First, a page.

social welfare

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social welfare


public charity,

organized provision of educational, cultural, medical, and financial assistance to the needy. Modern social welfare measures may include any of the following: the care of destitute adults; the treatment of the mentally ill; the rehabilitation of criminals; the care of destitute, neglected, and delinquent children; the care and relief of the sick or handicapped; the care and relief of needy families; and supervisory, educational, and constructive activity, especially for the young.

Early Forms of Assistance

Among the Greeks and Romans public assistance was given chiefly to those holding full citizenship. It was early connected with religion, as among the Hebrews and, from them, among the Christians and later the Muslims. The Christian Church was the main agency of social welfare in the Middle Ages, supplemented by the guilds. Later, national and local governmental agencies, as well as many private agencies, took over much of the charitable activity of the church.

First of the extensive state efforts was the Elizabethan poor lawpoor law,
in English history, legislation relating to public assistance for the poor. Early measures to relieve pauperism were usually designed to suppress vagrancy and begging.
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 of 1601, which attempted to classify dependents and provide special treatment for each group on the local (parish) level. During the Industrial Revolution, many entrepreneurs believed that social welfare programs undertaken by the state violated the concepts of laissez faire and therefore opposed such measures. Exceptions were such men as Robert OwenOwen, Robert,
1771–1858, British social reformer and socialist, pioneer in the cooperative movement. The son of a saddler, he had little formal education but was a zealous reader.
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, who believed that social welfare measures were essential but their implementation should be undertaken cooperatively rather than as a function of the state.

Modern Welfare Programs

The first modern government-supported social welfare program for broad groups of people, not just the poor, was undertaken by the German government in 1883. Legislation in that year provided for health insurance for workers, while subsequent legislation introduced compulsory accident insurance and retirement pensions. In the next 50 years, spurred by socialist theory and the increasing power of organized labor, state-supported social welfare programs grew rapidly, so that by the 1930s most of the world's industrial nations had some type of social welfare program.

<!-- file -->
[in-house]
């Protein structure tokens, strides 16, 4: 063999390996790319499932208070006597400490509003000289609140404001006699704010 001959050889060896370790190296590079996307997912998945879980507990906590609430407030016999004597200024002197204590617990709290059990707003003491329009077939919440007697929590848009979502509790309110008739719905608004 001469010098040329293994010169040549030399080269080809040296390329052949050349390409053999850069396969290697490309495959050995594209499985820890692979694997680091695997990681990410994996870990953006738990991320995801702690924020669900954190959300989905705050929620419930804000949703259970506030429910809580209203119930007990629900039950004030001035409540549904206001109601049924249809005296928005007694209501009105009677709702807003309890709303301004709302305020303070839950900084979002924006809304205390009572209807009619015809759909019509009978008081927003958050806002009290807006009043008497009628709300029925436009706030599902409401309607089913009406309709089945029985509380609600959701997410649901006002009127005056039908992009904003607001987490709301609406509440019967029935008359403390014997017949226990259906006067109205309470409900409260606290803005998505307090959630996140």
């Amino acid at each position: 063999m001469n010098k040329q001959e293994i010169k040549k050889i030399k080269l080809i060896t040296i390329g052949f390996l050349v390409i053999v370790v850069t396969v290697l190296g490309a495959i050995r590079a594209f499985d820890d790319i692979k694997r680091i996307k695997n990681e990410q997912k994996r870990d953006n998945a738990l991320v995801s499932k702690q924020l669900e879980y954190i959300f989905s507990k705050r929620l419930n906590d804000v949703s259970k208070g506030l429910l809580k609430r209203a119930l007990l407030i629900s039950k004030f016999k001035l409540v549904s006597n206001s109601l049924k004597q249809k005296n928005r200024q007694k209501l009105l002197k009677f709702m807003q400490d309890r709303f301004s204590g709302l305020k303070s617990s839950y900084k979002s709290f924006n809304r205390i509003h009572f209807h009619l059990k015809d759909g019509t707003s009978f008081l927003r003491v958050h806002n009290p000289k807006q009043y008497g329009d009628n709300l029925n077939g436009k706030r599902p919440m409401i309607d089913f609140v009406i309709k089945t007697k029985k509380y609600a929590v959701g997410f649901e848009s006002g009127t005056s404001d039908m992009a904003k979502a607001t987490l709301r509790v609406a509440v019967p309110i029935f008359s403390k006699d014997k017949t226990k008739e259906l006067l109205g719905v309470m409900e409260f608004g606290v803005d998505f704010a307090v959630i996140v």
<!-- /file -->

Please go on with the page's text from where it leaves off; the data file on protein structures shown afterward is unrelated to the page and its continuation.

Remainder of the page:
Not all governments have equally extensive social welfare systems. Great Britain and the Scandinavian countries, often termed "welfare states," have wide-ranging social welfare legislation. Britain's National Health Service, for example, was established (1948) to provide free medical treatment to all. Private philanthropies and charitable organizations, however, continue to operate in these countries in many areas of public welfare. International relief bodies, such as the Red CrossRed Cross,
international organization concerned with the alleviation of human suffering and the promotion of public health; the world-recognized symbols of mercy and absolute neutrality are the Red Cross, the Red Crescent, and the Red Crystal flags and emblems.
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, and agencies of the United Nations, such as the World Health OrganizationWorld Health Organization
(WHO), specialized agency of the United Nations, established in 1948, with its headquarters at Geneva. WHO admits all sovereign states (including those not belonging to the United Nations) to full membership, and it admits territories that are not
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 (WHO) and the United Nations Children's FundUnited Nations Children's Fund
(UNICEF), a specialized fund of the United Nations. It was established in 1946 as the United Nations International Children's Emergency Fund, and became a permanent part of the United Nations in 1953, when it acquired its current name (but retained
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 (UNICEF), provide social welfare services throughout the world, especially during times of distress and in poverty-stricken areas.